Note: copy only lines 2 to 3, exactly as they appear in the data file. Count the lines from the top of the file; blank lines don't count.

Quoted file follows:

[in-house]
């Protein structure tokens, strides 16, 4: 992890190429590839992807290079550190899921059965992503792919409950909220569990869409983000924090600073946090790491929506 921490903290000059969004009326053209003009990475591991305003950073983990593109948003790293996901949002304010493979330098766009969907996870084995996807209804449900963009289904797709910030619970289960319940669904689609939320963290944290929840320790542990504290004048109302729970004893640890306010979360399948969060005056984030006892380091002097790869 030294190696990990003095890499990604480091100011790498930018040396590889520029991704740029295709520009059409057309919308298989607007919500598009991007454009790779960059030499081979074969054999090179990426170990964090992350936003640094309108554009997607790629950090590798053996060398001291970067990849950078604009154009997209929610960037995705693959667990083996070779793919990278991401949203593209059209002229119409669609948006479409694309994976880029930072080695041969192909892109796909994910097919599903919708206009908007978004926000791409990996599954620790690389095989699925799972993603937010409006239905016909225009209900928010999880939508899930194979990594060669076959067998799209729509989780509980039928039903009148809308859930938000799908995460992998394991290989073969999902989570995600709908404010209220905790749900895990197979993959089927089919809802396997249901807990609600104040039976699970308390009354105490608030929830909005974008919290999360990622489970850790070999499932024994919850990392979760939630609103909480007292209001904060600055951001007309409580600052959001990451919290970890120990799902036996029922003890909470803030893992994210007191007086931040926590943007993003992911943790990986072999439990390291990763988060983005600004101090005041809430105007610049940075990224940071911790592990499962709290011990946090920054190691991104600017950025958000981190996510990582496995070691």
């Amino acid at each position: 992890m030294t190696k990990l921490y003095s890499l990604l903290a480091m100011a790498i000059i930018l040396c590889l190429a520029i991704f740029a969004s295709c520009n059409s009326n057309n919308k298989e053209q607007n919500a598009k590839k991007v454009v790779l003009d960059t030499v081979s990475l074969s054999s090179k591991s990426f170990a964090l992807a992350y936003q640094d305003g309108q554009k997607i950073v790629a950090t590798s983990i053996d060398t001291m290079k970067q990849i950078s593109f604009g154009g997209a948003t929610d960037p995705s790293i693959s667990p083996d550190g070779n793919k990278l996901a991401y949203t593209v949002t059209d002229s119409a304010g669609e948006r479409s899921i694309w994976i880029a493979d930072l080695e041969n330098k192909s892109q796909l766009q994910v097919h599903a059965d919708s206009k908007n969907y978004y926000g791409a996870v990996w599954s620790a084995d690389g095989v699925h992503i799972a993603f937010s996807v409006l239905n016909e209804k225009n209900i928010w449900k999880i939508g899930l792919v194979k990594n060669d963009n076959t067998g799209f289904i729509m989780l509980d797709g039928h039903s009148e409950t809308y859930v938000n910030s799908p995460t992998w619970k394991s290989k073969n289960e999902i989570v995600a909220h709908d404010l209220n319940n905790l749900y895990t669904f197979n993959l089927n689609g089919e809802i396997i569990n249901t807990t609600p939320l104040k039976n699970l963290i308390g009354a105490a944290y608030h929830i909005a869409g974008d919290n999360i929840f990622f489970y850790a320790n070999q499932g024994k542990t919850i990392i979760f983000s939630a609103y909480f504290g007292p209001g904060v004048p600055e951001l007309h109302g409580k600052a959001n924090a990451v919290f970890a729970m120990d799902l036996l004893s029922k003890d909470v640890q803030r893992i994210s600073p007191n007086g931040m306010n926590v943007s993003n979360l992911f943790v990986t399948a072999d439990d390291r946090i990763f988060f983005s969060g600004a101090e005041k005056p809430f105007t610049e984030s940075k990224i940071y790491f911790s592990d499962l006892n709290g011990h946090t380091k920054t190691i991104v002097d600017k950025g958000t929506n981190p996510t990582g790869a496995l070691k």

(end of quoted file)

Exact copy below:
């Protein structure tokens, strides 16, 4: 992890190429590839992807290079550190899921059965992503792919409950909220569990869409983000924090600073946090790491929506 921490903290000059969004009326053209003009990475591991305003950073983990593109948003790293996901949002304010493979330098766009969907996870084995996807209804449900963009289904797709910030619970289960319940669904689609939320963290944290929840320790542990504290004048109302729970004893640890306010979360399948969060005056984030006892380091002097790869 030294190696990990003095890499990604480091100011790498930018040396590889520029991704740029295709520009059409057309919308298989607007919500598009991007454009790779960059030499081979074969054999090179990426170990964090992350936003640094309108554009997607790629950090590798053996060398001291970067990849950078604009154009997209929610960037995705693959667990083996070779793919990278991401949203593209059209002229119409669609948006479409694309994976880029930072080695041969192909892109796909994910097919599903919708206009908007978004926000791409990996599954620790690389095989699925799972993603937010409006239905016909225009209900928010999880939508899930194979990594060669076959067998799209729509989780509980039928039903009148809308859930938000799908995460992998394991290989073969999902989570995600709908404010209220905790749900895990197979993959089927089919809802396997249901807990609600104040039976699970308390009354105490608030929830909005974008919290999360990622489970850790070999499932024994919850990392979760939630609103909480007292209001904060600055951001007309409580600052959001990451919290970890120990799902036996029922003890909470803030893992994210007191007086931040926590943007993003992911943790990986072999439990390291990763988060983005600004101090005041809430105007610049940075990224940071911790592990499962709290011990946090920054190691991104600017950025958000981190996510990582496995070691």
């Amino acid at each position: 992890m030294t190696k990990l921490y003095s890499l990604l903290a480091m100011a790498i000059i930018l040396c590889l190429a520029i991704f740029a969004s295709c520009n059409s009326n057309n919308k298989e053209q607007n919500a598009k590839k991007v454009v790779l003009d960059t030499v081979s990475l074969s054999s090179k591991s990426f170990a964090l992807a992350y936003q640094d305003g309108q554009k997607i950073v790629a950090t590798s983990i053996d060398t001291m290079k970067q990849i950078s593109f604009g154009g997209a948003t929610d960037p995705s790293i693959s667990p083996d550190g070779n793919k990278l996901a991401y949203t593209v949002t059209d002229s119409a304010g669609e948006r479409s899921i694309w994976i880029a493979d930072l080695e041969n330098k192909s892109q796909l766009q994910v097919h599903a059965d919708s206009k908007n969907y978004y926000g791409a996870v990996w599954s620790a084995d690389g095989v699925h992503i799972a993603f937010s996807v409006l239905n016909e209804k225009n209900i928010w449900k999880i939508g899930l792919v194979k990594n060669d963009n076959t067998g799209f289904i729509m989780l509980d797709g039928h039903s009148e409950t809308y859930v938000n910030s799908p995460t992998w619970k394991s290989k073969n289960e999902i989570v995600a909220h709908d404010l209220n319940n905790l749900y895990t669904f197979n993959l089927n689609g089919e809802i396997i569990n249901t807990t609600p939320l104040k039976n699970l963290i308390g009354a105490a944290y608030h929830i909005a869409g974008d919290n999360i929840f990622f489970y850790a320790n070999q499932g024994k542990t919850i990392i979760f983000s939630a609103y909480f504290g007292p209001g904060v004048p600055e951001l007309h109302g409580k600052a959001n924090a990451v919290f970890a729970m120990d799902l036996l004893s029922k003890d909470v640890q803030r893992i994210s600073p007191n007086g931040m306010n926590v943007s993003n979360l992911f943790v990986t399948a072999d439990d390291r946090i990763f988060f983005s969060g600004a101090e005041k005056p809430f105007t610049e984030s940075k990224i940071y790491f911790s592990d499962l006892n709290g011990h946090t380091k920054t190691i991104v002097d600017k950025g958000t929506n981190p996510t990582g790869a496995l070691k």